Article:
Craig Kellogg | April 27, 2013 |0 Comments
Consider the latest Adidas Originals shoe, the Poodle by fashion designer Jeremy Scott. It’s for men, and it has pink faux-fur uppers and rubber soles in a coordinating bubble-gum. Each tongue culminates in a bulbous dog head sporting winged white sunglasses. At the heel is a tiny tail tipped with a pom-pom.
Stella McCartney and Yohji Yamamoto have created similarly unexpected Originals. Now the Adidas Group’s list of stylish collaborators has expanded to include Simon Park. His contribution is not, however, a high-top sneaker or a high-tech track suit. As design director of PDM International, the interior architect built out a regional headquarters for the German sports and fashion mega-brand, plus four subsidiaries, at the top of a brand-new class A skyscraper in Shanghai—Apple is among the downstairs neighbors.
Other clients have asked Park to complete similar spaces at breakneck speed, sometimes as little as 90 days. Luckily, Adidas gave him a relatively leisurely nine months to spearhead both design and construction for the 150,000 square feet, on seven stories. “They were very clear and confident about who they are and what direction to go,” he adds. Which is not to say that the project lacked for lost-in-translation moments.
Following local custom rather than asking for his preference, the developer delivered the premises with suspended ceilings. Since he’d been hoping for spaces to soar close to 15 feet, slab to slab, he had to demolish acres of acoustical tile in what he calls a “wildly expensive” exercise. Then a feng shui master forbade the black paint that Park needed to unify the resulting chaos of exposed beams, ducts, and fire sprinklers. Undaunted, he switched to the darkest permissible shade of gray.
The no-nonsense result is tough enough, with an industrial edge. Sports bona fides aside, Park notes, “Adidas is quite street.” A sort of Stanley Kubrick futurism joins the mix, starting with reception’s angular black wing chairs, arranged on a round of up-lit frosted glass, and gray woven-vinyl modular flooring, with its repeating triangles. Call the look a studied architectural response to the company’s experiments with foams and performance fabrics. “The latest shoes are so lightweight, apparently seamless,” Park says. “They’re really out there, and we tried to capture that.”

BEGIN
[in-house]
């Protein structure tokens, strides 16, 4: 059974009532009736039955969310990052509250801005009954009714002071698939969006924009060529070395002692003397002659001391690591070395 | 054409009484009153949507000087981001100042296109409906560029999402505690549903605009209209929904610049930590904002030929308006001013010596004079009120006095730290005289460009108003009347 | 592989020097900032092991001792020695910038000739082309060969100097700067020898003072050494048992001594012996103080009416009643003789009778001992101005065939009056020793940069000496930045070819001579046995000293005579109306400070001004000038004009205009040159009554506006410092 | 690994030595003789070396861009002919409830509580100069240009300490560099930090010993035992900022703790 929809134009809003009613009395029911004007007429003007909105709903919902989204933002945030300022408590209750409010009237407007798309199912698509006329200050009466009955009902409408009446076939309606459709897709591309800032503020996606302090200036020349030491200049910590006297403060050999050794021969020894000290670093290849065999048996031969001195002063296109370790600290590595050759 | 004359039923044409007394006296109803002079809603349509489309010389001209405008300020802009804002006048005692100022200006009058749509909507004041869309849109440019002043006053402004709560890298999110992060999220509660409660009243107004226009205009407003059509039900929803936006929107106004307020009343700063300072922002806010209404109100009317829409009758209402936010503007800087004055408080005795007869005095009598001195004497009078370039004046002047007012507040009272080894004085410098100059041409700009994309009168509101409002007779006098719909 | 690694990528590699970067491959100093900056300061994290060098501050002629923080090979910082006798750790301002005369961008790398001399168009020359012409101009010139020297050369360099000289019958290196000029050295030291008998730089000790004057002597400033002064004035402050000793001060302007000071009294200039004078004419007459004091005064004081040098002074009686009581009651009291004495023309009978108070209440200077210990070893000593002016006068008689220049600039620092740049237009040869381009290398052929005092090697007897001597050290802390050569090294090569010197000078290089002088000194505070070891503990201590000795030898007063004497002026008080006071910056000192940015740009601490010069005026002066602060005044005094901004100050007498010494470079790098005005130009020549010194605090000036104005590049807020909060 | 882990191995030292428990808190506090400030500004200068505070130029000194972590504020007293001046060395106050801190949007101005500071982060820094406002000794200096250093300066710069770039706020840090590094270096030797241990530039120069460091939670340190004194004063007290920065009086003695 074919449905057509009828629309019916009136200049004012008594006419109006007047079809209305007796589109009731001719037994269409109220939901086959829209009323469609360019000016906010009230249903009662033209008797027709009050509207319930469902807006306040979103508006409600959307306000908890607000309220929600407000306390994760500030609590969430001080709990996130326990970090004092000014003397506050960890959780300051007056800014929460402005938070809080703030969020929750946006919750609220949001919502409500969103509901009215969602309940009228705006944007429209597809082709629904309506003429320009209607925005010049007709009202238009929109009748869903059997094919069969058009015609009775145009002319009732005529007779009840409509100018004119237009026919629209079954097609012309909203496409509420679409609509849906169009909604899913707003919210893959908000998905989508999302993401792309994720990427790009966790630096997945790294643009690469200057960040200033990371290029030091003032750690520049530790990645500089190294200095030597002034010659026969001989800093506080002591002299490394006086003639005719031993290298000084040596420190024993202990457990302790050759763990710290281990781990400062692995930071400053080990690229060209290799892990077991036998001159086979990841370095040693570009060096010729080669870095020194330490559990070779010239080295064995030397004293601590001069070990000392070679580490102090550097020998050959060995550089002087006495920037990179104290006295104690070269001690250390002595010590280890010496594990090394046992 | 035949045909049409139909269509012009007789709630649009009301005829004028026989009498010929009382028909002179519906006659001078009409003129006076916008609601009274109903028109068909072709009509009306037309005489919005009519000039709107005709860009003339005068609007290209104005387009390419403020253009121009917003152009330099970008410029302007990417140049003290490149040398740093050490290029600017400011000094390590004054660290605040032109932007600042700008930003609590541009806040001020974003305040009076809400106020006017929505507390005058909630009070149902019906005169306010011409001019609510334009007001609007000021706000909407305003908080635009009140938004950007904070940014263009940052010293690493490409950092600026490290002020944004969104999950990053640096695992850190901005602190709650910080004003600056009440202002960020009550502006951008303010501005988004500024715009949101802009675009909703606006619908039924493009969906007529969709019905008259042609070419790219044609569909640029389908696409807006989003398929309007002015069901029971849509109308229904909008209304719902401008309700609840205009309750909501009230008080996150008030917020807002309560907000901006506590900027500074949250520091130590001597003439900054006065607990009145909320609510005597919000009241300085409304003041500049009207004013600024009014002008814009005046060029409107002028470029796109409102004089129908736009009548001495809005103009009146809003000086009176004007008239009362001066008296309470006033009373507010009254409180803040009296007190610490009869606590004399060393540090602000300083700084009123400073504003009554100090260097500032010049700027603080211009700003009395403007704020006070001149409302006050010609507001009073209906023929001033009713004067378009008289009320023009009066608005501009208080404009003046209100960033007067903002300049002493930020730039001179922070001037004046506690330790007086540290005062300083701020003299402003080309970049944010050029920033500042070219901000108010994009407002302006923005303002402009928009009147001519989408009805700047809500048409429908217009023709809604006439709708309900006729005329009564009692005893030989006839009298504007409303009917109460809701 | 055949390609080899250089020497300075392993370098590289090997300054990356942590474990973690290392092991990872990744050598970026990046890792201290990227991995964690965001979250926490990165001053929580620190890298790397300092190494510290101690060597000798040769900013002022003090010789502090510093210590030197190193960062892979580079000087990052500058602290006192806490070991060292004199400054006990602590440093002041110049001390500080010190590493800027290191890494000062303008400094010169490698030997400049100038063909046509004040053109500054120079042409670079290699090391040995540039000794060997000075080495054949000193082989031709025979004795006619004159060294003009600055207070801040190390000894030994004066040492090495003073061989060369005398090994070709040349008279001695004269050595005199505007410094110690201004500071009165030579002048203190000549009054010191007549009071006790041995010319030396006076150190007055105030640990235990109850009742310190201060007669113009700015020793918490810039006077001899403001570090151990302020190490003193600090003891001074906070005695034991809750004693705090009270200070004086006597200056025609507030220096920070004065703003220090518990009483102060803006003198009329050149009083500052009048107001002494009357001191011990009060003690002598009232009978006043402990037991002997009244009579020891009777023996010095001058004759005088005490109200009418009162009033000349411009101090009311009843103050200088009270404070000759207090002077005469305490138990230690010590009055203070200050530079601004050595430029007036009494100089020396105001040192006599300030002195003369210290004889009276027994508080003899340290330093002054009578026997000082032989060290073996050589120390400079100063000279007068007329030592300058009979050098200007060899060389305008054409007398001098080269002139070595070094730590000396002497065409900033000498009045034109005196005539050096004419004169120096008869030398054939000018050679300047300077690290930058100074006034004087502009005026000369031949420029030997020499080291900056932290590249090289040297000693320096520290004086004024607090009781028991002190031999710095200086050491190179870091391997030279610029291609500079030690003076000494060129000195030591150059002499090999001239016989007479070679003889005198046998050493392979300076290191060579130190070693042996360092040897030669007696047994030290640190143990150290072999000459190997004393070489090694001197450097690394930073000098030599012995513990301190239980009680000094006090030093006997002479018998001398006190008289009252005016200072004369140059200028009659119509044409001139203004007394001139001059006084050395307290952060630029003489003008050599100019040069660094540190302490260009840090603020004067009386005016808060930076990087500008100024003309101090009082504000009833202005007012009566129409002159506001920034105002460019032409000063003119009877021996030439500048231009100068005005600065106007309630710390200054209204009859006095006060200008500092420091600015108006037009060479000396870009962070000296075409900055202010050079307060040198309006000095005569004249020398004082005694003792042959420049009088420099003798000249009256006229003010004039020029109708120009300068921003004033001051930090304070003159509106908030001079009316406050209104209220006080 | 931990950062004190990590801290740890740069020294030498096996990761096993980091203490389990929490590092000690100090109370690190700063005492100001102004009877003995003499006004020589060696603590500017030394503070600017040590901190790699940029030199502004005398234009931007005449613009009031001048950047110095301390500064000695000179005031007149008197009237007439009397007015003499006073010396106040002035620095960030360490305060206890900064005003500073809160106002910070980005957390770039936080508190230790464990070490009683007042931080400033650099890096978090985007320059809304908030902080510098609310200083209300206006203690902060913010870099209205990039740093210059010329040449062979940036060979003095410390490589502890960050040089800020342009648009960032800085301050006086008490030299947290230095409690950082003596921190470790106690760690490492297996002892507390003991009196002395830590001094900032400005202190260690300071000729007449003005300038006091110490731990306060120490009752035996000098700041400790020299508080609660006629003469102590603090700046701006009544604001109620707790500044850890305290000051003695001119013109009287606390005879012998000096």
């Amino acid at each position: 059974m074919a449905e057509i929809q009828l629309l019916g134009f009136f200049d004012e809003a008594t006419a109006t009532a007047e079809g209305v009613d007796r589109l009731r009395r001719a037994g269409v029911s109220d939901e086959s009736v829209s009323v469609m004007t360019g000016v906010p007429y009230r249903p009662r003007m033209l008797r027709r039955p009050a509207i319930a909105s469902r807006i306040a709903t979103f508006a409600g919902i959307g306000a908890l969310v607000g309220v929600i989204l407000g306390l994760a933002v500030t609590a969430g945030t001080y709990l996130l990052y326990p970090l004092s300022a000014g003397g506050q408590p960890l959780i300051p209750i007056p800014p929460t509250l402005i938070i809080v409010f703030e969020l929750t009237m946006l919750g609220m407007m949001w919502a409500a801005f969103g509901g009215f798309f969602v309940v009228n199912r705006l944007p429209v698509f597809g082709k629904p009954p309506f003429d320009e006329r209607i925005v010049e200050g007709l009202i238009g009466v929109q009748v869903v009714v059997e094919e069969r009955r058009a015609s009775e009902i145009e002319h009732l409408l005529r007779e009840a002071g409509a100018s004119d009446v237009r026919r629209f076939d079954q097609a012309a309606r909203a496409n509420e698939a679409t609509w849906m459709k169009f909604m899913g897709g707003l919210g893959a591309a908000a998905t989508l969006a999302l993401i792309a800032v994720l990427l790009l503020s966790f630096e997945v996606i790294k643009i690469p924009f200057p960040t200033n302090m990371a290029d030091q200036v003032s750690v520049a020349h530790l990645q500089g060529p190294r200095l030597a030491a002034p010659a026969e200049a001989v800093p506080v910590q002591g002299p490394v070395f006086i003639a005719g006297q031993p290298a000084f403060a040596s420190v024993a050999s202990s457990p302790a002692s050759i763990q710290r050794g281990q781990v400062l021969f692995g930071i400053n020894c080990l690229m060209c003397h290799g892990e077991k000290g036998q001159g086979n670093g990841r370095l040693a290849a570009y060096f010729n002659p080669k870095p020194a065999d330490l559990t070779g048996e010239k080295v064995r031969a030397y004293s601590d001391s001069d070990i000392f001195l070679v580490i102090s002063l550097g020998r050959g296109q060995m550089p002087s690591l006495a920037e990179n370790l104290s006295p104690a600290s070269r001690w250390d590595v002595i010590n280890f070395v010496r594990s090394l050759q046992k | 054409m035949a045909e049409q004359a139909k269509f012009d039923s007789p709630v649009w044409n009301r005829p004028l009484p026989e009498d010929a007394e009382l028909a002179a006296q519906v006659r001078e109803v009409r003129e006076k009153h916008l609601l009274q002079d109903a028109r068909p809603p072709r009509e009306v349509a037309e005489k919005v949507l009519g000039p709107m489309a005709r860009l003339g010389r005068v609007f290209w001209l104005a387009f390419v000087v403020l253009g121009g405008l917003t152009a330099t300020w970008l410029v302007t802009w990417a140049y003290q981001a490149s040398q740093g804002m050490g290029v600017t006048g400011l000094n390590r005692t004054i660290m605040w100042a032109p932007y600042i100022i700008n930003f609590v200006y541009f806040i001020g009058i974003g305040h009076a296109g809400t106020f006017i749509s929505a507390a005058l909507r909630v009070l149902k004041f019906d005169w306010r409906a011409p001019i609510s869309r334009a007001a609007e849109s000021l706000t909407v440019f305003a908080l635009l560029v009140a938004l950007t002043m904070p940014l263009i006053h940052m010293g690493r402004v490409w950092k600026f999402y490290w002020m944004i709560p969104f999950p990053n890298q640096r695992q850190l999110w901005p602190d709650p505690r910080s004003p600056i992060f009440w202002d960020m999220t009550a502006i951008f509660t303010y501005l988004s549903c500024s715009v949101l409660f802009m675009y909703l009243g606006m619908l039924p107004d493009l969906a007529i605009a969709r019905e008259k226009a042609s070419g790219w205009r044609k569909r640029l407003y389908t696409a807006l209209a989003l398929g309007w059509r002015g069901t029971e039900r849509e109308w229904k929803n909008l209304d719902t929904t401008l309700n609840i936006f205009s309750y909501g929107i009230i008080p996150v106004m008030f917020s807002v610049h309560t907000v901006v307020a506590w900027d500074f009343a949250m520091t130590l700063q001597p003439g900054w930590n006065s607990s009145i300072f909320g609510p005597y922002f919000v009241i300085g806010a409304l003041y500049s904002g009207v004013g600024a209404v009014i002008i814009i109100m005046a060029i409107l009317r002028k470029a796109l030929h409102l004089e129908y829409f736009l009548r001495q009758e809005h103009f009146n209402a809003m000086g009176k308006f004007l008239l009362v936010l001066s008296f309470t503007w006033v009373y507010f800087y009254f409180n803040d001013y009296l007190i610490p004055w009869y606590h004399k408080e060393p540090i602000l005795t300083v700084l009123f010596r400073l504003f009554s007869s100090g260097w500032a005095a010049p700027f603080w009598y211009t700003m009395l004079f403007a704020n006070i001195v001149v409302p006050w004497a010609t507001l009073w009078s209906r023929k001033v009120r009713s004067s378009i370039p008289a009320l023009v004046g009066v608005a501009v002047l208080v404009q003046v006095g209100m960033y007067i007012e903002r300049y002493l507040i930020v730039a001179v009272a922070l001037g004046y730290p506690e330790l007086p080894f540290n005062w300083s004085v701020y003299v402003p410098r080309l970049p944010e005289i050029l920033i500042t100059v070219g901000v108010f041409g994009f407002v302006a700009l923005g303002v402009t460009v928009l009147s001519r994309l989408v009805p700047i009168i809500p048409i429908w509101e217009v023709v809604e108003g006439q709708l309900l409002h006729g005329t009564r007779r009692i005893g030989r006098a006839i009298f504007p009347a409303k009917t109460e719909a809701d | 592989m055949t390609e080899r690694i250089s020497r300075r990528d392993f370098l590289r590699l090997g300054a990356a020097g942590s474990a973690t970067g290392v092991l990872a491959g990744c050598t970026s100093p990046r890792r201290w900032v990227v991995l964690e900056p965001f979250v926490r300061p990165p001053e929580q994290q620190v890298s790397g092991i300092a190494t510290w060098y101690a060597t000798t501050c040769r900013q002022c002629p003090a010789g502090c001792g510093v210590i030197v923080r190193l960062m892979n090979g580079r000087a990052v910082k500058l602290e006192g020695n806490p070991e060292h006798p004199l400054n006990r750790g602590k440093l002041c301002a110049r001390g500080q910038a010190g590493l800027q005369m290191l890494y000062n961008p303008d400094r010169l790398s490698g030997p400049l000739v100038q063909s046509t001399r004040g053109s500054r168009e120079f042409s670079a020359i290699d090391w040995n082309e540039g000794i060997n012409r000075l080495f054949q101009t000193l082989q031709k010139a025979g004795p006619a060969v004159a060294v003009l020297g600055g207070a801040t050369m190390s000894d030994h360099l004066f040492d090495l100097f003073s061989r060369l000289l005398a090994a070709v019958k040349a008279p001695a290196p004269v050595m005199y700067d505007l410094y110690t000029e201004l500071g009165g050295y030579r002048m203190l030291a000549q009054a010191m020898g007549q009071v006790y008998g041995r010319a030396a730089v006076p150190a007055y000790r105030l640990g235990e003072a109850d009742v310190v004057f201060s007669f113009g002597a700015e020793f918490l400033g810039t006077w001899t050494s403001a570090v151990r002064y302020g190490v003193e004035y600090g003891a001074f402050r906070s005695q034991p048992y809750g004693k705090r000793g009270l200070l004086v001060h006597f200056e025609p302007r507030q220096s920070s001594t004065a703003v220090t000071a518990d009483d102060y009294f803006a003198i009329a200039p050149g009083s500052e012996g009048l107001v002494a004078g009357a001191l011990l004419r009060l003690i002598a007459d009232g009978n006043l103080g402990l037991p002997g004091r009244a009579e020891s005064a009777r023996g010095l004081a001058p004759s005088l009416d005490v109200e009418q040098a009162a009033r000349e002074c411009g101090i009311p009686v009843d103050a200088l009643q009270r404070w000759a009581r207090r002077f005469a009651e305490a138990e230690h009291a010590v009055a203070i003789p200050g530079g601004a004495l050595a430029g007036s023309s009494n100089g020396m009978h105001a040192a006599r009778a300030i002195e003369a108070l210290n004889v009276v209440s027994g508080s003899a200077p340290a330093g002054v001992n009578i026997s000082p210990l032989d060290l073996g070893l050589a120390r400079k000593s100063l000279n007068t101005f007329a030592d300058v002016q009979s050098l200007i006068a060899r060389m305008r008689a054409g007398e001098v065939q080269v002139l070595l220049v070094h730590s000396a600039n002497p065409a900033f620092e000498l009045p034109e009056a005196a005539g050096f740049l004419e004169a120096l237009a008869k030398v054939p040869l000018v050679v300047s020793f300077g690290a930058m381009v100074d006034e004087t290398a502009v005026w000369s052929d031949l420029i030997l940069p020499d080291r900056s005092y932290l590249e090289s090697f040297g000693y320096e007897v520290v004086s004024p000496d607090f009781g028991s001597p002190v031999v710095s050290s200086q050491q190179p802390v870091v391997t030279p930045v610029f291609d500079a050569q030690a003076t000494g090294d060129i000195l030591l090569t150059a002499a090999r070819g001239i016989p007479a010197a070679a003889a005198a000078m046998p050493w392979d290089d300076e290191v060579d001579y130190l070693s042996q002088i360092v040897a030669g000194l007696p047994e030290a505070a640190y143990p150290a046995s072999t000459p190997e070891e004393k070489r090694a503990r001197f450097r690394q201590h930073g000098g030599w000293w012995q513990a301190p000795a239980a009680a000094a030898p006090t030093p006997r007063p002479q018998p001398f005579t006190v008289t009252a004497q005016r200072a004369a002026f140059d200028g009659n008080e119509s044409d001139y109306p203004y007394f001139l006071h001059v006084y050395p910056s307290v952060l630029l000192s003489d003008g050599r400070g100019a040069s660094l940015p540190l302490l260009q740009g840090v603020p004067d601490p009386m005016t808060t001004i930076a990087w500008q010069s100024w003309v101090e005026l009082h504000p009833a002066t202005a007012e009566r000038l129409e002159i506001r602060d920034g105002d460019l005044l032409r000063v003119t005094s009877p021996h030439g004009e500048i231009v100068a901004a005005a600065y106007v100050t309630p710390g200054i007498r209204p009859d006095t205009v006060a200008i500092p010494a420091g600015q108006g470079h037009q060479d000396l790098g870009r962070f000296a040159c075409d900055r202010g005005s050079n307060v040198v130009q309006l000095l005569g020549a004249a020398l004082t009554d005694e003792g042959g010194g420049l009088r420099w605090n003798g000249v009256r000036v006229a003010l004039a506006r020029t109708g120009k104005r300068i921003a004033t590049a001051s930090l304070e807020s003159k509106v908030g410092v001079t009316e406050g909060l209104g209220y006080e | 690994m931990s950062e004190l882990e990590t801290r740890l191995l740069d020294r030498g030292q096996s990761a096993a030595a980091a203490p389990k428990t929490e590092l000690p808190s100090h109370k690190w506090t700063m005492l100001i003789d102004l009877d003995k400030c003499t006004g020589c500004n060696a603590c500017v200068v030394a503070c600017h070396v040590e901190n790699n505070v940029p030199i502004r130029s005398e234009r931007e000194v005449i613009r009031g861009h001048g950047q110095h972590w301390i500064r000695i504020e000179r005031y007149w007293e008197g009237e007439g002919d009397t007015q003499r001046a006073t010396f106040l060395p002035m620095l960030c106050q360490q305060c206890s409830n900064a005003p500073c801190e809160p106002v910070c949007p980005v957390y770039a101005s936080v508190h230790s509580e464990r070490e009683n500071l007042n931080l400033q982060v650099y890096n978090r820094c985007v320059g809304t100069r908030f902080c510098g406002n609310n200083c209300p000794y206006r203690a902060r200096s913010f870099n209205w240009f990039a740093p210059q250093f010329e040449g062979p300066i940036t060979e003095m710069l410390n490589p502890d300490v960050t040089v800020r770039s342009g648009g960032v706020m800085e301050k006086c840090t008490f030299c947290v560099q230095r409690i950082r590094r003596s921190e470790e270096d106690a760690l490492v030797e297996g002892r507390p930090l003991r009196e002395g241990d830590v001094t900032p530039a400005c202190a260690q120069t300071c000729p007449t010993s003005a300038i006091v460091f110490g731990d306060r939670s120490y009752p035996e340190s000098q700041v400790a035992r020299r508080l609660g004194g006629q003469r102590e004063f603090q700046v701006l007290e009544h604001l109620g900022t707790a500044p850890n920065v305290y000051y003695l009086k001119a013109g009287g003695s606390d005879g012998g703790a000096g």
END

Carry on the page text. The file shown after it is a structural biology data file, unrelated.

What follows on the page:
His original concept involved a shot of pure, branded color: a meeting room in a freestanding Adidas-blue “shoe box” near the entry. That got nixed when corporate brass determined it would be unfair to the subsidiary brands, such as Reebok. Instead, bright blue appears as accents. For a conference room, he chose goat-hair carpet in a stock shade that happens to be a perfect match with Adidas, then painted the ceiling the same color.
That conference room also boasts a table with a top digitally milled in the shape of a sneaker sole, complete with stylized tread pattern. The table is white, another key color. In a major branding move, a trio of white LED-illuminated bands, evocative of the Adidas three-stripe logo, rise alongside the switchback floating staircase connecting all levels. (He made room for it, hugging a curtain wall that offers a spectacular skyline view, by reconfiguring structural beams.)
Similar white bands appear in the boardroom, which furthermore features an entire wall of white back-painted glass, a dry-erase surface for scribbles. “Adidas was willing to pay a premium for glass, because vinyl on walls doesn’t really fit their brand image,” he explains. Across from this deluxe whiteboard, window shades are printed with enormous portraits of famous Adidas endorsers, such as David Beckham—updated when necessary by the in-house visuals team. Park describes the room as “sexy and slick, with a big sound system that’s quite groovy.” In the center stands a table built from scratch on-site, its solid-surfacing top polished to a high sheen.
He didn’t hesitate to choose such a challenging finish, despite the expected wear and tear. “We’ll nurture it,” he says, referring to the fact that PDM International delivered the office with a three-year maintenance contract, standard practice in China. This arrangement will permit him to keep other details shipshape, too. For example, he’ll continue to maintain the strict black-and-white palette of a sneaker display in reception. No pink Poodles allowed.
Project Resources >>
Thomas Danet; Jerry Wang; West Lu; Jack Zhang; Chrisy Tao; Julia Zhu; Jennifer Jiang: PDM International. East China Architectural Design & Research Institute: Structural Engineer, Jones Lang LaSalle: Project Manager.